• Terrorist attacks
  • Car or plane crashes
  • Assault
  • Sexual or physical abuse
  • Childhood neglect

Not everyone who experiences a traumatic event will suffer from PTSD. As mentioned above, it’s normal to have nightmares, be fearful, and find difficulty “forgetting” what happened. When you get stuck in a state of fear and shock and your symptoms don’t improve or get worse, post-traumatic stress disorder is likely settling in because your body is having problems restoring itself to equilibrium.

Treatment Options for Sufferers of Post-Traumatic Stress Disorder

Several types of treatment options are available if you are suffering from post-traumatic stress disorder. The most often prescribed method of treatment is psychotherapy. Medications and other types of physical treatment options are also prescribed. Your doctor will formulate the best treatment course of action for you.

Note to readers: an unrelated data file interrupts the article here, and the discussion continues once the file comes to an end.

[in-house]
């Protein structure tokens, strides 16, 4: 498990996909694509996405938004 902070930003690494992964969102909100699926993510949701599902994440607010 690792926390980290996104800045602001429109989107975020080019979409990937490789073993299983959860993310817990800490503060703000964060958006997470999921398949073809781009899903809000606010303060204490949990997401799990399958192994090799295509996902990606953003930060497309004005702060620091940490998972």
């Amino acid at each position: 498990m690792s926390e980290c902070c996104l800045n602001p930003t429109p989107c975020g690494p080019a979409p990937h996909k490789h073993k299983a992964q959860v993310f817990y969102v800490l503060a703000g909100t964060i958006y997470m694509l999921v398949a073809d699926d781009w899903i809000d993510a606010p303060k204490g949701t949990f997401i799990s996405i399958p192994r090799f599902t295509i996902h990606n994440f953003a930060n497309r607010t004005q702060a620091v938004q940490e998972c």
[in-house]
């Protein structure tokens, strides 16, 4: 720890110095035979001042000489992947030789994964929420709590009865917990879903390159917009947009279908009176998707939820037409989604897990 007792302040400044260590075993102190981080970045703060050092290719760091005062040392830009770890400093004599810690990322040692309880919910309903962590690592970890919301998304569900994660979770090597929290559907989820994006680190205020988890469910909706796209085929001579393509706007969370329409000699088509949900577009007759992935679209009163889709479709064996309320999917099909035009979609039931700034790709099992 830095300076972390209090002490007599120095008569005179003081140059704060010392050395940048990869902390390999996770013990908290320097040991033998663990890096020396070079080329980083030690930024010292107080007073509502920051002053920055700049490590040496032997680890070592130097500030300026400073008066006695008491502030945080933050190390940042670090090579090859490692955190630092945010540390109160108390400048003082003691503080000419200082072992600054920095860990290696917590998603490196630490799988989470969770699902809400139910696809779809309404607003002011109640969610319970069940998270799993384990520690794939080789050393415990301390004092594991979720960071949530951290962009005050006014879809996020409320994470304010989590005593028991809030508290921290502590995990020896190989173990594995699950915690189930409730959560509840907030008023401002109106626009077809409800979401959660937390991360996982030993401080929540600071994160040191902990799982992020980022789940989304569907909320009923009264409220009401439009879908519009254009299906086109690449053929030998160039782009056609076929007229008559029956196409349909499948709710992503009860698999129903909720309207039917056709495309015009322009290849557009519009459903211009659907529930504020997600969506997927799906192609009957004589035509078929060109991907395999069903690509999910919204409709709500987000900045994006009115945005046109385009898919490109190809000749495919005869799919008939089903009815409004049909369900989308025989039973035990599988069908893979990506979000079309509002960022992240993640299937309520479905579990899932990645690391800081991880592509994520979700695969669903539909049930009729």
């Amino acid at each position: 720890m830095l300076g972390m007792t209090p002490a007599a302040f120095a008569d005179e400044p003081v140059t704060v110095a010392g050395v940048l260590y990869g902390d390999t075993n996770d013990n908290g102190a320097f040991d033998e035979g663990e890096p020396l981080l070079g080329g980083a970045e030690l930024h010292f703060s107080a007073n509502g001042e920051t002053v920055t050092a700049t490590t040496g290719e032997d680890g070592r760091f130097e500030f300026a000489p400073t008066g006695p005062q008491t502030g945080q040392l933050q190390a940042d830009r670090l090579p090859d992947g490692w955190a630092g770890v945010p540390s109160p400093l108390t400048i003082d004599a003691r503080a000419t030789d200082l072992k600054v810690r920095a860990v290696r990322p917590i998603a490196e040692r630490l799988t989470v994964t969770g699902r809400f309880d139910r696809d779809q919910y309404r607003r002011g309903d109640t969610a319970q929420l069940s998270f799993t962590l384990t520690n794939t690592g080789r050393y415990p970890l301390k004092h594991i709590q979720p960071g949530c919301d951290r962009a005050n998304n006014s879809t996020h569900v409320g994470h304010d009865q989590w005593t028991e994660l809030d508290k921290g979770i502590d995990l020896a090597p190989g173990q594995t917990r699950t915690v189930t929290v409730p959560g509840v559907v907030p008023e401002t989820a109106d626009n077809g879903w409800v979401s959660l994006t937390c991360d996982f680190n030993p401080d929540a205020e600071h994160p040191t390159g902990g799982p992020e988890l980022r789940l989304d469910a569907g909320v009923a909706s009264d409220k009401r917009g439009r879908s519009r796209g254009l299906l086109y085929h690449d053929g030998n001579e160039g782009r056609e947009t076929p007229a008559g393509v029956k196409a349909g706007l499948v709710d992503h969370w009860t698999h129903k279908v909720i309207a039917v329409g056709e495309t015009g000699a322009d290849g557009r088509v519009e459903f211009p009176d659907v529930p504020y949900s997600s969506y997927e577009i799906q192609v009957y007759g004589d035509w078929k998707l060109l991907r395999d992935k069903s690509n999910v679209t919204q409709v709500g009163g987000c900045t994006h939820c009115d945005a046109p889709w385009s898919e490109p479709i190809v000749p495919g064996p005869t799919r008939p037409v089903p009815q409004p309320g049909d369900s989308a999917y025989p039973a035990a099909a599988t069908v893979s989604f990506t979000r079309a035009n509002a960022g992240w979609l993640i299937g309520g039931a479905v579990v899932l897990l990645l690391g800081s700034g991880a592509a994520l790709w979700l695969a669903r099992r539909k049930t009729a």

Psychotherapy, often referred to as “talk therapy” has been shown to elicit great responses from sufferers of post-traumatic stress disorder. Cognitive therapy is focused on recognizing patterns of thinking that get you “stuck” in your emotional state. For example, this type of therapy might help you in recognizing cognitive patterns associated with negative perceptions of normal situations. Exposure therapy is often coupled with cognitive therapy if you have been diagnosed with PTSD. Exposure therapy focuses on safe exposure to what is causing you intense fear. This exposure enables you to cope with the stimulus effectively and rationally. Eye movement desensitization and reprocessing (EMDR) is a form of therapy that combines exposure therapy with guided eye movements. These combination of events in EMDR help you in your cognitive processing of traumatic events and allow you to effectively change your reactions to these types of events.